The Washington County Board of Supervisors showed its support of the Stepping up Initiative, which is aimed at reducing the number of people who have mental illnesses in county jails.

The board approved a resolution during its meeting.

Vicki Maca, director of criminal justice/behavioral health initiatives with Behavioral Healthcare Region 6, said the initiative was started in May 2015 by the National Association of Counties, Council for State Governments and the American Psychological Association Foundation.

“Over the last 20 years, the number of people in jail who are mentally ill has significantly increased,” she said. “People in jail with a mental illness, they don't do well in jail. They often are there four times longer than someone who doesn't have a mental illness.”

Maca said those with mental illness over-compensate while they are in jail, the recidivism rate is much higher and it can be expensive for counties to house those individuals.

This is a two-part initiative, Maca said.

The initiative collects data, including how many people in jail have a mental illness, how long they are in jail and how the county does on connecting them with treatment after they get out of jail.

The second part includes the formation of an action plan with a team that can include the sheriff, jail administrator, county attorney, public defender and workers from behavioral health.

“The focus is really looking at how are these folks doing in jail now and then can we put together a plan that is data driven and a system level plan to reduce that number over time,” she said.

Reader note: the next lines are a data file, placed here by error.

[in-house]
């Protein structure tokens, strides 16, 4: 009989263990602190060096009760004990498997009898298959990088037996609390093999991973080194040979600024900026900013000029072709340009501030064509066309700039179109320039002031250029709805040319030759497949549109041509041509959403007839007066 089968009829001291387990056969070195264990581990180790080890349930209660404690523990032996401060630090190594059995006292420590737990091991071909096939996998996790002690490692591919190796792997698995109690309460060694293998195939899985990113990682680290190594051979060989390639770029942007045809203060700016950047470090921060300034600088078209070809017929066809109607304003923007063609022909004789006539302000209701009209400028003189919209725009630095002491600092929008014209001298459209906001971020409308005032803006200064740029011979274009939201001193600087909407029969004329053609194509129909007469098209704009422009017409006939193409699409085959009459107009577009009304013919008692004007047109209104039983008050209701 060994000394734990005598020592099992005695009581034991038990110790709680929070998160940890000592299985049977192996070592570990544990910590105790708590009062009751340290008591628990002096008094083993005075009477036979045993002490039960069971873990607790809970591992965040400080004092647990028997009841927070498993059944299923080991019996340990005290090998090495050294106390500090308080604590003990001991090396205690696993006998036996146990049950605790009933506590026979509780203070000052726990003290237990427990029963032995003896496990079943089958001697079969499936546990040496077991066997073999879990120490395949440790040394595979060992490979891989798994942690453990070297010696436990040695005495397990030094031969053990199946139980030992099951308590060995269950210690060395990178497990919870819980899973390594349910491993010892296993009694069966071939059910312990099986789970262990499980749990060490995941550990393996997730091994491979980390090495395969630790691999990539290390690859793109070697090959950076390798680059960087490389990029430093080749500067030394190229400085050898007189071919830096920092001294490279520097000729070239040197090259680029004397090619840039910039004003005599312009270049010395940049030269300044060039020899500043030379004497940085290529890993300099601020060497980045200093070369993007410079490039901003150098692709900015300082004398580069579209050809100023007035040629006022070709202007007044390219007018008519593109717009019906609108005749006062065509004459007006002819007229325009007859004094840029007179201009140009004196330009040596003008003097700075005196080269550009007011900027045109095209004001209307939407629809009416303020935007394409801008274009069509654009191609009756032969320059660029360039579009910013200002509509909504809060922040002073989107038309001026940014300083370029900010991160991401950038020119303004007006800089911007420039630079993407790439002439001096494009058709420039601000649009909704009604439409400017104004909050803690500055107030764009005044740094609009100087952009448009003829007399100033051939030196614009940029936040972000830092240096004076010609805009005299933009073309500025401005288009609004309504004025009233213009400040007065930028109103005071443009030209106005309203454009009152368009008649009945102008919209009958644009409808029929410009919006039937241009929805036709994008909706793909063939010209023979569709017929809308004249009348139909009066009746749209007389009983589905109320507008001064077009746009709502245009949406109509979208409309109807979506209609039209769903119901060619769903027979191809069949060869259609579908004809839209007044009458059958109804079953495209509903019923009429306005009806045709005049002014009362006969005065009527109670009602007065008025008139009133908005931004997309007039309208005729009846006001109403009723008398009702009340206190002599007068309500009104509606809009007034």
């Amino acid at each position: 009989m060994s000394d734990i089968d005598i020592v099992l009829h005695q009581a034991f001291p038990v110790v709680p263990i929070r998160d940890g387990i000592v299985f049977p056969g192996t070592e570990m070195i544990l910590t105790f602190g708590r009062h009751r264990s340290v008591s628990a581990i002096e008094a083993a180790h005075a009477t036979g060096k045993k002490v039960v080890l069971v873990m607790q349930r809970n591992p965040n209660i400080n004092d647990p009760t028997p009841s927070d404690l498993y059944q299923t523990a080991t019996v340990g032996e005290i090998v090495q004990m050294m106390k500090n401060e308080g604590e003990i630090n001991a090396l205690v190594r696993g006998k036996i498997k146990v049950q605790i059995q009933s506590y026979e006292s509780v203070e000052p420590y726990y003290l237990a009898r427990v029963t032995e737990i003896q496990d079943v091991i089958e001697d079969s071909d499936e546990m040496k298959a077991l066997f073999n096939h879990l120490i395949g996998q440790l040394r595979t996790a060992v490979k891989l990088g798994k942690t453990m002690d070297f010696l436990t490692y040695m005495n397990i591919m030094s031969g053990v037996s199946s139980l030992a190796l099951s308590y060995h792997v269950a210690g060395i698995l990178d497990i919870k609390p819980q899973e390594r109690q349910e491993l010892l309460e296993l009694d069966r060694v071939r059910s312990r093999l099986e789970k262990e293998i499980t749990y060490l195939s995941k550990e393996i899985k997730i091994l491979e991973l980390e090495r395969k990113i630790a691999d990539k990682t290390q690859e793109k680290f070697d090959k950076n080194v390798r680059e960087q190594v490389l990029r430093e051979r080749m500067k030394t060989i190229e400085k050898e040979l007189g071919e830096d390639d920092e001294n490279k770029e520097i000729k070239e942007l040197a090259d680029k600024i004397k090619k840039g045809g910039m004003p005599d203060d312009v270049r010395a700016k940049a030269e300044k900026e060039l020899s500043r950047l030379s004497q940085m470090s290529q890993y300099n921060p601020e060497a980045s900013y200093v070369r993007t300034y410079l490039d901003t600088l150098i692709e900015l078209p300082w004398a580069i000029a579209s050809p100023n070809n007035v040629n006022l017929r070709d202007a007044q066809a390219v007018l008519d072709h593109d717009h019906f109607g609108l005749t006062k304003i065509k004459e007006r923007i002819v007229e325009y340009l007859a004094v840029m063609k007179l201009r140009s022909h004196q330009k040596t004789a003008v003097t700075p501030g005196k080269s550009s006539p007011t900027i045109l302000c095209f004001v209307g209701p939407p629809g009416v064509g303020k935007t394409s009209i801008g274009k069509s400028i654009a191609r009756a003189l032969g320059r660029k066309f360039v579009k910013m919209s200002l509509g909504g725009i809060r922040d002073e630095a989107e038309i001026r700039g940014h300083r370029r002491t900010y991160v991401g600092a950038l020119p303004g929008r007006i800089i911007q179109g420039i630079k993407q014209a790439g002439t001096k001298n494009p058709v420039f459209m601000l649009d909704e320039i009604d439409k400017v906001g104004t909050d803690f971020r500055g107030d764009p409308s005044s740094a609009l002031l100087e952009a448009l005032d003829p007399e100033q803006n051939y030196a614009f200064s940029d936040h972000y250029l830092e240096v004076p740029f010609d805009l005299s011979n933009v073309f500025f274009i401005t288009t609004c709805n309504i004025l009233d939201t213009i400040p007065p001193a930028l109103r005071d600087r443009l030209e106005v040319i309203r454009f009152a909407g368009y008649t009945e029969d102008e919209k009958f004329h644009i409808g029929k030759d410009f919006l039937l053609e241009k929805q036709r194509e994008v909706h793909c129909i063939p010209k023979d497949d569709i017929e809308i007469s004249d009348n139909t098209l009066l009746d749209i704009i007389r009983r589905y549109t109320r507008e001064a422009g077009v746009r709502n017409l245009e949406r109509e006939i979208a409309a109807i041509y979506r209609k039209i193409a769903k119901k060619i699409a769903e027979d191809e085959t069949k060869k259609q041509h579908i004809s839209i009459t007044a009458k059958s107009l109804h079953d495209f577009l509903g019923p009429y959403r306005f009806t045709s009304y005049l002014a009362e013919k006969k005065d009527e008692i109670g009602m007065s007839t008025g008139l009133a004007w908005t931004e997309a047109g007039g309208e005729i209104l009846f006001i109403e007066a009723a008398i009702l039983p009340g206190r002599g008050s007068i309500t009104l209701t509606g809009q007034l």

Supervisor Lisa Kramer, District 2-Kennard, said she met with Sheriff Mike Robinson and Capt. Rob Bellamy, jail administrator, to see if it would be beneficial for the sheriff's office and jail.

“The sheriff gave his blessing to go ahead with the resolution to provide them the resources through Region 6 to collect the data and start to get a better handle on what we can do to support these individuals and support the sheriff's office and jail staff,” she said.

Supervisor Steve Kruger, District 6-Arlington, also voiced his support for the initiative, which he first learned about during a conference in December. He said he had heard nothing but positive comments.

“It really is an issue in the state. You might not think the state of Nebraska has this issue, but we do have this issue,” he said. “As soon as they can classify these inmates and take better care of them, the sooner it will help corrections.”

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